- May 29, 2013
- Posted by: Catalyst
- Category: Business Energy News
The energy market’s ‘Big Six’ players have heaped pressure on the government today to endures and support gas-fired power or face a shortfall in the amount of energy the UK needs.
EnergyUK – which represents EDF Energy, Centrica and more – Angela Knight, head of EnergyUK warned energy secretary Ed Davey that the government needs to reach a decision on a capacity mechanism to determine the UK’s commercial energy usage, describing the matter as ‘urgent’.
“It is essential that market participants are given clarity on future market arrangements,” said Knight, and the government and business energy suppliers should agree on defining them “as quickly as possible”.
The plea comes amid confusion between energy suppliers, high-profile consumers and the government themselves over where the UK’s energy will come from over the next 10 years. 20% of the UK’s energy generating capacity will be retired by 2023 to satisfy stringent EU laws on environmental standards – meaning that much of the closing stations will be fossil fuel powered.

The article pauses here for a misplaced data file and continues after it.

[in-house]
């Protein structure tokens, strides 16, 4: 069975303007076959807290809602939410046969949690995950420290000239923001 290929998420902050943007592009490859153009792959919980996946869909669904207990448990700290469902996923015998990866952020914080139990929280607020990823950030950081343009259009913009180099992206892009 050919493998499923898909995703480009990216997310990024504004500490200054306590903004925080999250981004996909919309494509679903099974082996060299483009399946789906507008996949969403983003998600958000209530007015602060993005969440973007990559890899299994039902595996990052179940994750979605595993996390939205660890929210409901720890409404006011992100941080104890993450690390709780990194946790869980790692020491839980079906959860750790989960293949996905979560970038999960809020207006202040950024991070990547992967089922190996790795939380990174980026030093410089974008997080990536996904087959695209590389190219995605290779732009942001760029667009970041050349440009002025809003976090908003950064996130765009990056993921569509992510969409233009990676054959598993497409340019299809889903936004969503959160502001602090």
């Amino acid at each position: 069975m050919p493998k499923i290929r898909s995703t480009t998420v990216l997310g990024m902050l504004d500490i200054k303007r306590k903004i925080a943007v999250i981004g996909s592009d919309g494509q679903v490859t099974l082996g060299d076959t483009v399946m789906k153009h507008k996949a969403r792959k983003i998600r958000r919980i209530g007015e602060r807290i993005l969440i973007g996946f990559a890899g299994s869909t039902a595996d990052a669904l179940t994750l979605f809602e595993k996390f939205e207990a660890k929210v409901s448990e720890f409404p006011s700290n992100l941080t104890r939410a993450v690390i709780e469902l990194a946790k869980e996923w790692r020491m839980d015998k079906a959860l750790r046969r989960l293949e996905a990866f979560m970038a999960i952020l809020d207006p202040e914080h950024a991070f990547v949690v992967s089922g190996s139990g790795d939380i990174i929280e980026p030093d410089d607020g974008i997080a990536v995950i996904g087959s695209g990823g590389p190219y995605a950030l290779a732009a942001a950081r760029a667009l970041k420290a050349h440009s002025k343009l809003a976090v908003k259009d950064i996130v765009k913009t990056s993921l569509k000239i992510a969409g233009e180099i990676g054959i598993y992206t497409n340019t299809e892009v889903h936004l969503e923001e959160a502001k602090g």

The government had planned to pick up that slack with a combination of new nuclear and alternative energy sources, however the tough financial climate has seen development delayed as investors remain wary.
EnergyUK feel that a more concrete plan that would allow for the new economic challenges faced in the sector will encourage more confidence in the production of commercial energy, and fill potential investors with more certainty.
Additionally, The Energy Bill – revealed six months ago – will become law later this year, providing another level of predictability to the market.
However, in the race to avoid an energy shortfall – time does seem to be running out. Ofgem has predicted that the energy ‘reserve’ of Britain’s production – that usually allows for fluctuations in the market – will drop from 15% to a mere 5% by 2016. Should a slid plan not be in place by then, the government could face importing from abroad and the consequentially bloated energy costs.